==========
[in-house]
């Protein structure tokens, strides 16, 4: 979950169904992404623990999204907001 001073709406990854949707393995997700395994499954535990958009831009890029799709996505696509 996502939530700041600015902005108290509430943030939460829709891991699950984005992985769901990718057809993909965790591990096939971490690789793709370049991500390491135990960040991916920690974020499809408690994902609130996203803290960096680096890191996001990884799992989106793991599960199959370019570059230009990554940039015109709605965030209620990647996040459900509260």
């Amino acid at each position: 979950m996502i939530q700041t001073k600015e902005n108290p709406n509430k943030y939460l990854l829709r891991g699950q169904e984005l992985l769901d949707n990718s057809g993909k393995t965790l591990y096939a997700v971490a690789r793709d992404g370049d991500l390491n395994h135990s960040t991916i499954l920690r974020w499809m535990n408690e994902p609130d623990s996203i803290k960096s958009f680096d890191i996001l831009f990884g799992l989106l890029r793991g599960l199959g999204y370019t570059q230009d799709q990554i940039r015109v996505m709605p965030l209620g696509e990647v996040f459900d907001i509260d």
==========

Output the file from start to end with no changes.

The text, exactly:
[in-house]
């Protein structure tokens, strides 16, 4: 979950169904992404623990999204907001 001073709406990854949707393995997700395994499954535990958009831009890029799709996505696509 996502939530700041600015902005108290509430943030939460829709891991699950984005992985769901990718057809993909965790591990096939971490690789793709370049991500390491135990960040991916920690974020499809408690994902609130996203803290960096680096890191996001990884799992989106793991599960199959370019570059230009990554940039015109709605965030209620990647996040459900509260």
């Amino acid at each position: 979950m996502i939530q700041t001073k600015e902005n108290p709406n509430k943030y939460l990854l829709r891991g699950q169904e984005l992985l769901d949707n990718s057809g993909k393995t965790l591990y096939a997700v971490a690789r793709d992404g370049d991500l390491n395994h135990s960040t991916i499954l920690r974020w499809m535990n408690e994902p609130d623990s996203i803290k960096s958009f680096d890191i996001l831009f990884g799992l989106l890029r793991g599960l199959g999204y370019t570059q230009d799709q990554i940039r015109v996505m709605p965030l209620g696509e990647v996040f459900d907001i509260d």